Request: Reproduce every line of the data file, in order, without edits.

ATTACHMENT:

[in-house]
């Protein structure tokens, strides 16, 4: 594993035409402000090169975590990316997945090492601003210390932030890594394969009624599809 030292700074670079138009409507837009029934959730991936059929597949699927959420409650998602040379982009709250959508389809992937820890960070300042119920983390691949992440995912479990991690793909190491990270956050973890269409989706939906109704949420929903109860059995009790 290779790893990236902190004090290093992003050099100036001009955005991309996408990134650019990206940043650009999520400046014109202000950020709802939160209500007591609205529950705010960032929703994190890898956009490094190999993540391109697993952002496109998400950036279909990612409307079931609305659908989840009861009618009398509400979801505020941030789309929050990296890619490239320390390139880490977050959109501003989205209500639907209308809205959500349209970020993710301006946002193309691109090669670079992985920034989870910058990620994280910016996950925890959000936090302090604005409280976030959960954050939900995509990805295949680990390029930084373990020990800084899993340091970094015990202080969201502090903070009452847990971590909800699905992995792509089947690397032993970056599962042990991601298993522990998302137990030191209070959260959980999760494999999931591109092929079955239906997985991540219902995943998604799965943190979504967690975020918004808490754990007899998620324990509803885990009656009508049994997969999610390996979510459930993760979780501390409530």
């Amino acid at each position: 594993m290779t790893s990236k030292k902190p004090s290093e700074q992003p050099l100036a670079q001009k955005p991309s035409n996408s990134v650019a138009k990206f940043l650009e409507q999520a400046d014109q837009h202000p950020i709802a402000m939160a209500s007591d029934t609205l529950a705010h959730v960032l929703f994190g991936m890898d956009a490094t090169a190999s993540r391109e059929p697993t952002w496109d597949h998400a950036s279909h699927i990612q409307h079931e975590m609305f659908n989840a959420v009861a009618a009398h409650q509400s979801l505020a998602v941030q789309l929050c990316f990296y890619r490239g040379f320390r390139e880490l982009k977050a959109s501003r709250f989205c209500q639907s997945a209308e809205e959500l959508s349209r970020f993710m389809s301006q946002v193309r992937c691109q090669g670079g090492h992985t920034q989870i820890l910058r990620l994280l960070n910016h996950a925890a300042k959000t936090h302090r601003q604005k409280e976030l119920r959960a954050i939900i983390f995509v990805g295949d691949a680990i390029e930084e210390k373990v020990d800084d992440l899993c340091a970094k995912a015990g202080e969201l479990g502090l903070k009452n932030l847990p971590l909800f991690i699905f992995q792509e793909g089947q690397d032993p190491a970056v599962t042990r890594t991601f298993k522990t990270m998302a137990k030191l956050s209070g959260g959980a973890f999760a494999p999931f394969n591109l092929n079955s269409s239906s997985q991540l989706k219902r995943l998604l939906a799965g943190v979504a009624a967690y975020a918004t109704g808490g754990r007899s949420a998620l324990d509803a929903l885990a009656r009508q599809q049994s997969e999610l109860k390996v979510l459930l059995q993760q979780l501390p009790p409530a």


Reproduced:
[in-house]
């Protein structure tokens, strides 16, 4: 594993035409402000090169975590990316997945090492601003210390932030890594394969009624599809 030292700074670079138009409507837009029934959730991936059929597949699927959420409650998602040379982009709250959508389809992937820890960070300042119920983390691949992440995912479990991690793909190491990270956050973890269409989706939906109704949420929903109860059995009790 290779790893990236902190004090290093992003050099100036001009955005991309996408990134650019990206940043650009999520400046014109202000950020709802939160209500007591609205529950705010960032929703994190890898956009490094190999993540391109697993952002496109998400950036279909990612409307079931609305659908989840009861009618009398509400979801505020941030789309929050990296890619490239320390390139880490977050959109501003989205209500639907209308809205959500349209970020993710301006946002193309691109090669670079992985920034989870910058990620994280910016996950925890959000936090302090604005409280976030959960954050939900995509990805295949680990390029930084373990020990800084899993340091970094015990202080969201502090903070009452847990971590909800699905992995792509089947690397032993970056599962042990991601298993522990998302137990030191209070959260959980999760494999999931591109092929079955239906997985991540219902995943998604799965943190979504967690975020918004808490754990007899998620324990509803885990009656009508049994997969999610390996979510459930993760979780501390409530």
């Amino acid at each position: 594993m290779t790893s990236k030292k902190p004090s290093e700074q992003p050099l100036a670079q001009k955005p991309s035409n996408s990134v650019a138009k990206f940043l650009e409507q999520a400046d014109q837009h202000p950020i709802a402000m939160a209500s007591d029934t609205l529950a705010h959730v960032l929703f994190g991936m890898d956009a490094t090169a190999s993540r391109e059929p697993t952002w496109d597949h998400a950036s279909h699927i990612q409307h079931e975590m609305f659908n989840a959420v009861a009618a009398h409650q509400s979801l505020a998602v941030q789309l929050c990316f990296y890619r490239g040379f320390r390139e880490l982009k977050a959109s501003r709250f989205c209500q639907s997945a209308e809205e959500l959508s349209r970020f993710m389809s301006q946002v193309r992937c691109q090669g670079g090492h992985t920034q989870i820890l910058r990620l994280l960070n910016h996950a925890a300042k959000t936090h302090r601003q604005k409280e976030l119920r959960a954050i939900i983390f995509v990805g295949d691949a680990i390029e930084e210390k373990v020990d800084d992440l899993c340091a970094k995912a015990g202080e969201l479990g502090l903070k009452n932030l847990p971590l909800f991690i699905f992995q792509e793909g089947q690397d032993p190491a970056v599962t042990r890594t991601f298993k522990t990270m998302a137990k030191l956050s209070g959260g959980a973890f999760a494999p999931f394969n591109l092929n079955s269409s239906s997985q991540l989706k219902r995943l998604l939906a799965g943190v979504a009624a967690y975020a918004t109704g808490g754990r007899s949420a998620l324990d509803a929903l885990a009656r009508q599809q049994s997969e999610l109860k390996v979510l459930l059995q993760q979780l501390p009790p409530a």